I know about wrists and razors.  When told my relatives in Russia about Melissa and me over the phone, they disowned me.  I became a lesbianka to them–only murdering someone would’ve been worse.  I was eighteen at the time.  The razor seemed the only way to cope.

When I wake, I find that Melissa’s voice has followed me from the dream, like a pulsing red thread of Ariadne.  Instead of meditating it away the way my shrink taught me, I listen to it closely.  I will not snap the thread that connects us.  Not anymore.

In my backyard where a stunted olive tree grows among knotgrass and oxalis, I dig a hole in the damp soil next to a sprinkler.  ‘If you have a woe, dig a hole and tell your woe to the Mother Moist Earth.  Make an offering to Her and to the one who can grant your wish,’ my great-grandmother told me when I was a little girl, back in Russia.  ‘Superstitious nonsense,’ I would’ve said a few months ago, maybe even a few days ago.  When I came to this country, I made a decision to leave all the superstitions behind.

On the other hand, maybe it’s just the lack of pills talking, telling me to do the things for which my shrink, if he knew, would have me admitted to a psychiatric ward.  But after six years of his cream-colored cards, the lake still holds my lover and me captive.

A handful of redwood compost goes into the hole.  It smells like decaying pine needles on the forest floor that sees only dappled sunlight.  Then I sprinkle in the seeds from different flowers: daisies, begonias, dahlias, dianthus.  Perhaps one or two will be chosen.  I whisper my plight into the hole, my words falling in like droplets of sorrow.

From a plastic jar I pour lake water onto the mound.  And I wait, and water, and mark the days on a calendar with a red pen.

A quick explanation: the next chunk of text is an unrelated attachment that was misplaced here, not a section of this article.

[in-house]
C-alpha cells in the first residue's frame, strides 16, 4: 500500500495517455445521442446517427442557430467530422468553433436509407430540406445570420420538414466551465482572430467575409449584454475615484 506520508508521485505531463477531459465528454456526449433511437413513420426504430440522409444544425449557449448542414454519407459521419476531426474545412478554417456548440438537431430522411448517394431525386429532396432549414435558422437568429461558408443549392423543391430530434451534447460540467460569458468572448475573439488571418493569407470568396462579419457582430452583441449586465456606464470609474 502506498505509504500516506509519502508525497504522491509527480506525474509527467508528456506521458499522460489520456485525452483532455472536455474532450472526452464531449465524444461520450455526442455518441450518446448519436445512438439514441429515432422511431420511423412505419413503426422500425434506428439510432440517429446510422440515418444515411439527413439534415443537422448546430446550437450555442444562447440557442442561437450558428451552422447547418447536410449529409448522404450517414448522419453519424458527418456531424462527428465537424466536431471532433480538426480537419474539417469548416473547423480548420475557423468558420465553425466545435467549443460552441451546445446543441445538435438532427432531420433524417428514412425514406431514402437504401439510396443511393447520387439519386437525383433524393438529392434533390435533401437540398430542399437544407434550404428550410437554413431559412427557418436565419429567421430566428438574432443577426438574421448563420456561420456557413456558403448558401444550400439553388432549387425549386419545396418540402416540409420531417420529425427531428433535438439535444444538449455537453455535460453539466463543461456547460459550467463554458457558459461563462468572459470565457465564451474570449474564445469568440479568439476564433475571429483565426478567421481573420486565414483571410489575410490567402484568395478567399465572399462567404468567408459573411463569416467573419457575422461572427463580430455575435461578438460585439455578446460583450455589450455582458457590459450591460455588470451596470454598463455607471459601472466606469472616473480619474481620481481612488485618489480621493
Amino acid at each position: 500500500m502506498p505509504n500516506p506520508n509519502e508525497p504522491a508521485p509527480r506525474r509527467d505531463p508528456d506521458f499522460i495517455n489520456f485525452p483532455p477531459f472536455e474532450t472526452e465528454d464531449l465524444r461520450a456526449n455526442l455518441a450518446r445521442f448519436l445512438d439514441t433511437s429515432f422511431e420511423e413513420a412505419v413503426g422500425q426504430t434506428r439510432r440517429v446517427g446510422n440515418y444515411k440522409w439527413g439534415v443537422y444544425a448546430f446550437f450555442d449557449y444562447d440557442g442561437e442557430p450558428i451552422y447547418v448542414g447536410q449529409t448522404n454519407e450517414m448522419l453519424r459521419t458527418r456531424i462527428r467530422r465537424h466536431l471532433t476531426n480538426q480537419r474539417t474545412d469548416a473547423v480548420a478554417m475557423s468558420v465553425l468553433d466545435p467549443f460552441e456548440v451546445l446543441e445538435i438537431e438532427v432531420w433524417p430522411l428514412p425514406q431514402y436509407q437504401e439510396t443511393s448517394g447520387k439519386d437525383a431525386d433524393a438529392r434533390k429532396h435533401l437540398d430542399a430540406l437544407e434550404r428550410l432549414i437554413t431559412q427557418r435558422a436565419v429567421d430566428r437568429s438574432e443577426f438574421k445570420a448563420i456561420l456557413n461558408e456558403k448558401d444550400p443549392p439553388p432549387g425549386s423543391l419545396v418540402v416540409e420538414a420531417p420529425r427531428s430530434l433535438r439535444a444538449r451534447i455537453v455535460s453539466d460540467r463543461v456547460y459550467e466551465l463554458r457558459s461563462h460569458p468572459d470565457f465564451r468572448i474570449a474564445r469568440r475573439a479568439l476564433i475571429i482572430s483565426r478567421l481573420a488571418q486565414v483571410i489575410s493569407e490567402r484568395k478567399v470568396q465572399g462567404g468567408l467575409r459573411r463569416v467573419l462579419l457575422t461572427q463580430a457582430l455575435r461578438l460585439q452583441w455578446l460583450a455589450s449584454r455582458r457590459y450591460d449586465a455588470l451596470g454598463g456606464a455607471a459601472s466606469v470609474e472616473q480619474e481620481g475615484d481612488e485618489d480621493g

When the plant finally blooms, I recognize a dahlia, but not the kind I have ever seen before.  Its outer petals are blue, like the lake on a summer day without clouds.  The inner petals are as black as the lake at night and among them a moon-yellow center is nestled, bristling with the tentacles of stamens.

I wear gloves to cut the dahlia.  The way its colors glow, its melody that I can almost hear, this flower is not meant for human hands.  I do not know if the lake will accept this otherworldly dahlia in exchange for Melissa’s soul.  Perhaps it no longer knows the meaning of beauty because it has grown used to empty beer cans, candy wrappers and other garbage that people toss into its waters.  I have to take my chances.

So, I drive the dahlia to the lake in a closed cardboard box marked “X-mas, etc.” and Melissa’s voice grows louder with every mile.

The night is eerily like the one from six years ago: the drowned moon, the fishy smell of silt, the drooping willow branches combing the waves…

When I drop the dahlia into the lake, it does not float but sinks like a chunk of lead.  I wait.

The mist rises, just like before.  Fear is a copper coin on my tongue.  But I wait for her to come to me.  She steps out of the mist, her lake-weed hair trailing like a bridal veil.  Her body looks as before: It is made of aquatic plants, fish, a beer can, a candy wrapper, a used condom.  Her terrible beauty that held Melissa captive as she kissed my lover’s life away on that night still glows like a will-o’-the-wisp.

My road splits here: She will accept my offering or I’ll join Melissa.  The lake will take its toll either way.  That’s alright with me.  Mostly.  As I meet her glowing yellow gaze, a drop of sweat slides down my left temple.  It is chilly as melt water, even though the night is warm.  I shiver.

She holds her hands together, as if harboring a live moth within.  The dahlia blossom has replaced the beer can that used to be her left breast.  She nods to me, opens her hands and lets a puff of fog rise from her palms.  Before the fog dissipates, I catch in it a glimpse of a face, a lopsided smile and a dimple in the right cheek.  “Melissa,” I whisper.  Then I am alone and silence is only silence–it whispers nothing into my ears.

Back at home I keep vigil by the fireplace as I watch the cream-colored business cards turn to embers, then to gray ash.  The lake at last has let me go.


The end

A Witch Without Magic (paranormal fantasy novel)

Rescuing Oatmeal